Book burning is being blamed for a massive wildfire in northeast Florida that has left up to 15 homes damaged or destroyed and evacuated more than 100 people, fire officials said.
Nearly 400 acres in Nassau County, just outside Jacksonville, have been swept up by the blaze that’s being called the worst the county’s seen in nearly two decades, The Florida Times-Union reported.
Approximately 65 percent of the fire is contained as of Thursday morning, the Florida Forest Service announced.
Authorities said that someone burning paperback books on Wednesday afternoon caused the blaze. Burning household garbage is illegal in Florida, FFS said.
Annaleasa Winter of the Florida Forest Service, speaking at a press conference Wednesday evening, said of the man burning books that some of the paper “got away from him,” according to CNN.
A reason for the book burning was not released.
Officials said the person responsible for setting the fire will be held financially responsible, local station CBS 47 reported.
Residents that were forced to flee their homes are meanwhile still processing what has become a nightmare reality.
“I’m fixing to lose everything that we have that worked hard for,” Beverly Thomas told the CBS station while fighting back tears. “There’s a lot of things that we’re not going to be able to replace. Pictures, furniture that was my grandmother’s, and just, my grandchildren’s pictures.”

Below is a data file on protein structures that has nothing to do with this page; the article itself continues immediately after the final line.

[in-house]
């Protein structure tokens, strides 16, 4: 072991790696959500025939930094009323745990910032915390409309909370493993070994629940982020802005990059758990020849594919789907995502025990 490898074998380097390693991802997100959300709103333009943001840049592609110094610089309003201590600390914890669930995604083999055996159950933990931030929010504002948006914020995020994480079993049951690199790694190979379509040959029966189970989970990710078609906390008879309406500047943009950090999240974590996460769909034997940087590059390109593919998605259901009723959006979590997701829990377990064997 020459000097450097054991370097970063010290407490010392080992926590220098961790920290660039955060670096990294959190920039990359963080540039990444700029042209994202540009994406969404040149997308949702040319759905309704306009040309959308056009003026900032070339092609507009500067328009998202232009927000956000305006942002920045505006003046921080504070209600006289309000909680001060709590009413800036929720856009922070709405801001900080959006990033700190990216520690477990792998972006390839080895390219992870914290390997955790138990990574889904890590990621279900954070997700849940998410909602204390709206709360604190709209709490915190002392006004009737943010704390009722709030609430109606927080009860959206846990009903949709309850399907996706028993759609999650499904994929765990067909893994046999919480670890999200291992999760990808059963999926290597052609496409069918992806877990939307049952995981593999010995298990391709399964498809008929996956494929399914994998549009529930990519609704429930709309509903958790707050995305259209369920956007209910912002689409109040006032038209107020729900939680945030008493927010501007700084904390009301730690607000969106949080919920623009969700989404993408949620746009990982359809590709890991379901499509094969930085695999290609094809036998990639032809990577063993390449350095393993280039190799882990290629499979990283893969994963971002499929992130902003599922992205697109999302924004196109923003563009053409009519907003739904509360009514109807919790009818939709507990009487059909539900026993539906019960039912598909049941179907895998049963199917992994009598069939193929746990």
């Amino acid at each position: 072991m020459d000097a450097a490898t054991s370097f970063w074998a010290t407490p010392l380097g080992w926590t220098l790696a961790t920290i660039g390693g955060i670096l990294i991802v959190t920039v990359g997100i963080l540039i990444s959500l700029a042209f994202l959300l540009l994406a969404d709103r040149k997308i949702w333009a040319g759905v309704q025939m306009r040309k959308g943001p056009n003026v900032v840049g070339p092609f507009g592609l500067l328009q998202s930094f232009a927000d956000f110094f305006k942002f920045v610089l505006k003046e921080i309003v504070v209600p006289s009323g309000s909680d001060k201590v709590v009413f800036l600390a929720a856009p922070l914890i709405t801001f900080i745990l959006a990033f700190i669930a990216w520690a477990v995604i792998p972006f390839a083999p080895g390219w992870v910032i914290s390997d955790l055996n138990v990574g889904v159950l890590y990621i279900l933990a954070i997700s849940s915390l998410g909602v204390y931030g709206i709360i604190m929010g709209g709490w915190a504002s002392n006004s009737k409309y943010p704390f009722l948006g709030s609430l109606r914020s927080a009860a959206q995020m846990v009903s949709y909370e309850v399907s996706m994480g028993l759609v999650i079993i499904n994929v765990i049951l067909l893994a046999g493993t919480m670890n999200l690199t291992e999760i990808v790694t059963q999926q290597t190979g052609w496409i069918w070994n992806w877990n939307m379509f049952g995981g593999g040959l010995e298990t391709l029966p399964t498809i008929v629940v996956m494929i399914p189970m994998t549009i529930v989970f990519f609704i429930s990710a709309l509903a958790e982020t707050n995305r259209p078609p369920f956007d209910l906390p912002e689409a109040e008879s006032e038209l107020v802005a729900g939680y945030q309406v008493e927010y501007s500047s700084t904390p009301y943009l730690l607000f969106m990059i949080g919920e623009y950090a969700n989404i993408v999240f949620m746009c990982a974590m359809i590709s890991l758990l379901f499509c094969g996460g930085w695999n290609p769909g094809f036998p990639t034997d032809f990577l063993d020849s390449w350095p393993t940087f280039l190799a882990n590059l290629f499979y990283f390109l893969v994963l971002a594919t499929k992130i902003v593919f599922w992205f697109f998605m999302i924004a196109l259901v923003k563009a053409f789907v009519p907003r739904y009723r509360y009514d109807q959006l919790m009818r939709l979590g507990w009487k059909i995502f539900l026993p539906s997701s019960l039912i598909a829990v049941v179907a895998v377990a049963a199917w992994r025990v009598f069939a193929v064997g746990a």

Jessica Fouraker, who Jax4News reported is one of 150 people that have been displaced by the blaze, told the station that she will pray for and not hate the man accused of starting the fire.
“I don’t think hating that person is going to help anything. He thought he could burn some stuff, and it got out of hand,” she told the station. “The best I can do is to pray for him and his family and the journey they have from there.”
Florida has seen 250 percent more burned acreage during the first three months of 2017 than last year during the same time period, state officials said Wednesday.
“More than 1,000 wildfires have burned more than 46,000 acres, which is an increase from approximately 700 wildfires that burned 12,900 acres during the first three months of 2016,” the state’s Department of Agriculture and Consumer Services said in a release.
Commissioner of Agriculture Adam Putnam urged residents to use extreme caution when handling outdoor fires as dry conditions are forecast for the next few months.